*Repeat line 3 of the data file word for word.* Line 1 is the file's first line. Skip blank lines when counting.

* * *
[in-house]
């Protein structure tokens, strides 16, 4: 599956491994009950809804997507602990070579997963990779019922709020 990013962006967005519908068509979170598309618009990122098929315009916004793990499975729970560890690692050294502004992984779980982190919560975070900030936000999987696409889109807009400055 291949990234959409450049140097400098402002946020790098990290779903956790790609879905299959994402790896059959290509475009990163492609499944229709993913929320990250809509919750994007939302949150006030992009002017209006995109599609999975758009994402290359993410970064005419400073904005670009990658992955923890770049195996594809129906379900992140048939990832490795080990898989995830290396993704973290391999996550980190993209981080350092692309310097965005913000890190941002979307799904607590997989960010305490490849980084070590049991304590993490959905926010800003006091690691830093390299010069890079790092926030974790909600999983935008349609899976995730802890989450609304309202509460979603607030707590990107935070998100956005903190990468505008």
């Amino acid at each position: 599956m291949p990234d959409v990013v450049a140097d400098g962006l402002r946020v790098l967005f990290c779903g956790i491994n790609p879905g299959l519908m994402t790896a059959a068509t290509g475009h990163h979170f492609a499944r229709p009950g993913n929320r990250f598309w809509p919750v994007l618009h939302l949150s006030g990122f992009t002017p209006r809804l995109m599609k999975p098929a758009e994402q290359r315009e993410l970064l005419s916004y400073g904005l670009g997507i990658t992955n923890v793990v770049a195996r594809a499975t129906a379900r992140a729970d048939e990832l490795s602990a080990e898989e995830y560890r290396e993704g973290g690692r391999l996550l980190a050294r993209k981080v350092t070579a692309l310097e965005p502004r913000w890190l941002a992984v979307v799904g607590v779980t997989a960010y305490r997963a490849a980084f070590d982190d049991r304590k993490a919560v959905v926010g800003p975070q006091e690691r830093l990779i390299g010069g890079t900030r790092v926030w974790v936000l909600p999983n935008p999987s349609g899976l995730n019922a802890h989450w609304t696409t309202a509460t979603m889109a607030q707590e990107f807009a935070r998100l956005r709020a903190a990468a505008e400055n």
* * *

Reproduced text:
């Amino acid at each position: 599956m291949p990234d959409v990013v450049a140097d400098g962006l402002r946020v790098l967005f990290c779903g956790i491994n790609p879905g299959l519908m994402t790896a059959a068509t290509g475009h990163h979170f492609a499944r229709p009950g993913n929320r990250f598309w809509p919750v994007l618009h939302l949150s006030g990122f992009t002017p209006r809804l995109m599609k999975p098929a758009e994402q290359r315009e993410l970064l005419s916004y400073g904005l670009g997507i990658t992955n923890v793990v770049a195996r594809a499975t129906a379900r992140a729970d048939e990832l490795s602990a080990e898989e995830y560890r290396e993704g973290g690692r391999l996550l980190a050294r993209k981080v350092t070579a692309l310097e965005p502004r913000w890190l941002a992984v979307v799904g607590v779980t997989a960010y305490r997963a490849a980084f070590d982190d049991r304590k993490a919560v959905v926010g800003p975070q006091e690691r830093l990779i390299g010069g890079t900030r790092v926030w974790v936000l909600p999983n935008p999987s349609g899976l995730n019922a802890h989450w609304t696409t309202a509460t979603m889109a607030q707590e990107f807009a935070r998100l956005r709020a903190a990468a505008e400055n």